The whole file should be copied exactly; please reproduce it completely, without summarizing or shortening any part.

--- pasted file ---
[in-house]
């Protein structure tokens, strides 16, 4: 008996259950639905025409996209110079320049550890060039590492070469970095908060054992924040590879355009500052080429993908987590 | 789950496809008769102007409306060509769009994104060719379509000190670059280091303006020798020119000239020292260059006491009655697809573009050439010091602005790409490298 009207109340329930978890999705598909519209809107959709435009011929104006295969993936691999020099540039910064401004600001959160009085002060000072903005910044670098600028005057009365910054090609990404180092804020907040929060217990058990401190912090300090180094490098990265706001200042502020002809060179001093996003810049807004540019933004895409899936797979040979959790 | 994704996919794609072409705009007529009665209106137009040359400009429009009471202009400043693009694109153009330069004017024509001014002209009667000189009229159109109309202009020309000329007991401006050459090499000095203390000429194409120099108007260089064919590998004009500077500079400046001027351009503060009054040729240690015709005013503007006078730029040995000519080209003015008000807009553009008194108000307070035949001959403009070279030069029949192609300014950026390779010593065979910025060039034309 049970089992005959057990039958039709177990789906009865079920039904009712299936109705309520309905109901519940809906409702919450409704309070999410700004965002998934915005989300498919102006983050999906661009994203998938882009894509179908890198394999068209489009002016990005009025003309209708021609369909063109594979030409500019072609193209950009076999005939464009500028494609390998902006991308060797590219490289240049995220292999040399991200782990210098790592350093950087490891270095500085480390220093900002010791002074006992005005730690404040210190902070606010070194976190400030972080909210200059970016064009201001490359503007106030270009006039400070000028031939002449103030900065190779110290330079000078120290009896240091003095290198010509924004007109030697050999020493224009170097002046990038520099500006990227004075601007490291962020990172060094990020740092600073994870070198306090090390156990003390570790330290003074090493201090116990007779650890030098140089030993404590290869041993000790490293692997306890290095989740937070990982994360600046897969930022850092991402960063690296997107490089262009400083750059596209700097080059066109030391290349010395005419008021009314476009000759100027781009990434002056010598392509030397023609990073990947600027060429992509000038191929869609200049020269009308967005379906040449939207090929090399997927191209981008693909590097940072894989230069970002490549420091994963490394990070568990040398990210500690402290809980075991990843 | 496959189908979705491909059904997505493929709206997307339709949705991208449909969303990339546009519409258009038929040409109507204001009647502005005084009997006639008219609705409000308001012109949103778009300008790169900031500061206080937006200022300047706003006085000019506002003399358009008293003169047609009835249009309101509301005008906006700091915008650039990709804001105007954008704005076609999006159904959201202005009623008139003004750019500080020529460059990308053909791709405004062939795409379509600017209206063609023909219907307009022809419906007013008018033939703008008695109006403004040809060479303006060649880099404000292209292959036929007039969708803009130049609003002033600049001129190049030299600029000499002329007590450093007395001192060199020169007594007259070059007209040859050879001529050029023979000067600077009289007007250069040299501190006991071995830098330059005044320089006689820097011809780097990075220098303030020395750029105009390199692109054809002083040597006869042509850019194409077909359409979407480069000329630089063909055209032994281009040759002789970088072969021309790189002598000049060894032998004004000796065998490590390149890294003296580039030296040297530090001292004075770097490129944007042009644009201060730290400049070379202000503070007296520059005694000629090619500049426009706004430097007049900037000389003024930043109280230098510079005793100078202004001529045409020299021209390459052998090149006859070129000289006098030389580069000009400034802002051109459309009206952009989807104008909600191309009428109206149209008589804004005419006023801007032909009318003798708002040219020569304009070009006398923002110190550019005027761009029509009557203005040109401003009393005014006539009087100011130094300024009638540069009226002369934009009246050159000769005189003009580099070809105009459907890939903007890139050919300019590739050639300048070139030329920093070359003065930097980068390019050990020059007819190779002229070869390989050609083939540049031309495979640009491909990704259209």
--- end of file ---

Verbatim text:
[in-house]
């Protein structure tokens, strides 16, 4: 008996259950639905025409996209110079320049550890060039590492070469970095908060054992924040590879355009500052080429993908987590 | 789950496809008769102007409306060509769009994104060719379509000190670059280091303006020798020119000239020292260059006491009655697809573009050439010091602005790409490298 009207109340329930978890999705598909519209809107959709435009011929104006295969993936691999020099540039910064401004600001959160009085002060000072903005910044670098600028005057009365910054090609990404180092804020907040929060217990058990401190912090300090180094490098990265706001200042502020002809060179001093996003810049807004540019933004895409899936797979040979959790 | 994704996919794609072409705009007529009665209106137009040359400009429009009471202009400043693009694109153009330069004017024509001014002209009667000189009229159109109309202009020309000329007991401006050459090499000095203390000429194409120099108007260089064919590998004009500077500079400046001027351009503060009054040729240690015709005013503007006078730029040995000519080209003015008000807009553009008194108000307070035949001959403009070279030069029949192609300014950026390779010593065979910025060039034309 049970089992005959057990039958039709177990789906009865079920039904009712299936109705309520309905109901519940809906409702919450409704309070999410700004965002998934915005989300498919102006983050999906661009994203998938882009894509179908890198394999068209489009002016990005009025003309209708021609369909063109594979030409500019072609193209950009076999005939464009500028494609390998902006991308060797590219490289240049995220292999040399991200782990210098790592350093950087490891270095500085480390220093900002010791002074006992005005730690404040210190902070606010070194976190400030972080909210200059970016064009201001490359503007106030270009006039400070000028031939002449103030900065190779110290330079000078120290009896240091003095290198010509924004007109030697050999020493224009170097002046990038520099500006990227004075601007490291962020990172060094990020740092600073994870070198306090090390156990003390570790330290003074090493201090116990007779650890030098140089030993404590290869041993000790490293692997306890290095989740937070990982994360600046897969930022850092991402960063690296997107490089262009400083750059596209700097080059066109030391290349010395005419008021009314476009000759100027781009990434002056010598392509030397023609990073990947600027060429992509000038191929869609200049020269009308967005379906040449939207090929090399997927191209981008693909590097940072894989230069970002490549420091994963490394990070568990040398990210500690402290809980075991990843 | 496959189908979705491909059904997505493929709206997307339709949705991208449909969303990339546009519409258009038929040409109507204001009647502005005084009997006639008219609705409000308001012109949103778009300008790169900031500061206080937006200022300047706003006085000019506002003399358009008293003169047609009835249009309101509301005008906006700091915008650039990709804001105007954008704005076609999006159904959201202005009623008139003004750019500080020529460059990308053909791709405004062939795409379509600017209206063609023909219907307009022809419906007013008018033939703008008695109006403004040809060479303006060649880099404000292209292959036929007039969708803009130049609003002033600049001129190049030299600029000499002329007590450093007395001192060199020169007594007259070059007209040859050879001529050029023979000067600077009289007007250069040299501190006991071995830098330059005044320089006689820097011809780097990075220098303030020395750029105009390199692109054809002083040597006869042509850019194409077909359409979407480069000329630089063909055209032994281009040759002789970088072969021309790189002598000049060894032998004004000796065998490590390149890294003296580039030296040297530090001292004075770097490129944007042009644009201060730290400049070379202000503070007296520059005694000629090619500049426009706004430097007049900037000389003024930043109280230098510079005793100078202004001529045409020299021209390459052998090149006859070129000289006098030389580069000009400034802002051109459309009206952009989807104008909600191309009428109206149209008589804004005419006023801007032909009318003798708002040219020569304009070009006398923002110190550019005027761009029509009557203005040109401003009393005014006539009087100011130094300024009638540069009226002369934009009246050159000769005189003009580099070809105009459907890939903007890139050919300019590739050639300048070139030329920093070359003065930097980068390019050990020059007819190779002229070869390989050609083939540049031309495979640009491909990704259209």